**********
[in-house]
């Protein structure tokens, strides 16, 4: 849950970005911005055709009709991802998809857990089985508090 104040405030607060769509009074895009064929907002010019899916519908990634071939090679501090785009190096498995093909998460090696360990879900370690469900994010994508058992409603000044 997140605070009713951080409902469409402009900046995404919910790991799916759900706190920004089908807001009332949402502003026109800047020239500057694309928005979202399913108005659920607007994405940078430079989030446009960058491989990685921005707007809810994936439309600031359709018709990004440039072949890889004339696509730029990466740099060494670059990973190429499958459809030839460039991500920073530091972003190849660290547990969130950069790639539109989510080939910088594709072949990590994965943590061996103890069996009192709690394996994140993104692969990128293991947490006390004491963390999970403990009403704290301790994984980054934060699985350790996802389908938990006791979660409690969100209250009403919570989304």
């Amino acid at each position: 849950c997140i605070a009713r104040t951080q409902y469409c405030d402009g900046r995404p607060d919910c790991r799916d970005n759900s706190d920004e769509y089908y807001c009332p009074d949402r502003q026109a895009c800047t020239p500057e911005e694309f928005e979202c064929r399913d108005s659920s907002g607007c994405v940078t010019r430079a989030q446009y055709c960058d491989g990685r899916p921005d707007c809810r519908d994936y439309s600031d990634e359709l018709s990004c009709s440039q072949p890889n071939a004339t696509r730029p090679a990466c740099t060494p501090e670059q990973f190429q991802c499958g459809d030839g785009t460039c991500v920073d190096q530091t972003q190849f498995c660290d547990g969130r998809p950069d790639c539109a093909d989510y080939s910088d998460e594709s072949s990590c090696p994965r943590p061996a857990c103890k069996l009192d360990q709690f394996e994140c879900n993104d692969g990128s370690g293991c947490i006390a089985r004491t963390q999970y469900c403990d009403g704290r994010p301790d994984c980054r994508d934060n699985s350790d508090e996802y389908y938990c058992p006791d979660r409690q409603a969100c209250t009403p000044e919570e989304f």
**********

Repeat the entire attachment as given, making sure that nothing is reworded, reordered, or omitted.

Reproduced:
[in-house]
């Protein structure tokens, strides 16, 4: 849950970005911005055709009709991802998809857990089985508090 104040405030607060769509009074895009064929907002010019899916519908990634071939090679501090785009190096498995093909998460090696360990879900370690469900994010994508058992409603000044 997140605070009713951080409902469409402009900046995404919910790991799916759900706190920004089908807001009332949402502003026109800047020239500057694309928005979202399913108005659920607007994405940078430079989030446009960058491989990685921005707007809810994936439309600031359709018709990004440039072949890889004339696509730029990466740099060494670059990973190429499958459809030839460039991500920073530091972003190849660290547990969130950069790639539109989510080939910088594709072949990590994965943590061996103890069996009192709690394996994140993104692969990128293991947490006390004491963390999970403990009403704290301790994984980054934060699985350790996802389908938990006791979660409690969100209250009403919570989304």
């Amino acid at each position: 849950c997140i605070a009713r104040t951080q409902y469409c405030d402009g900046r995404p607060d919910c790991r799916d970005n759900s706190d920004e769509y089908y807001c009332p009074d949402r502003q026109a895009c800047t020239p500057e911005e694309f928005e979202c064929r399913d108005s659920s907002g607007c994405v940078t010019r430079a989030q446009y055709c960058d491989g990685r899916p921005d707007c809810r519908d994936y439309s600031d990634e359709l018709s990004c009709s440039q072949p890889n071939a004339t696509r730029p090679a990466c740099t060494p501090e670059q990973f190429q991802c499958g459809d030839g785009t460039c991500v920073d190096q530091t972003q190849f498995c660290d547990g969130r998809p950069d790639c539109a093909d989510y080939s910088d998460e594709s072949s990590c090696p994965r943590p061996a857990c103890k069996l009192d360990q709690f394996e994140c879900n993104d692969g990128s370690g293991c947490i006390a089985r004491t963390q999970y469900c403990d009403g704290r994010p301790d994984c980054r994508d934060n699985s350790d508090e996802y389908y938990c058992p006791d979660r409690q409603a969100c209250t009403p000044e919570e989304f």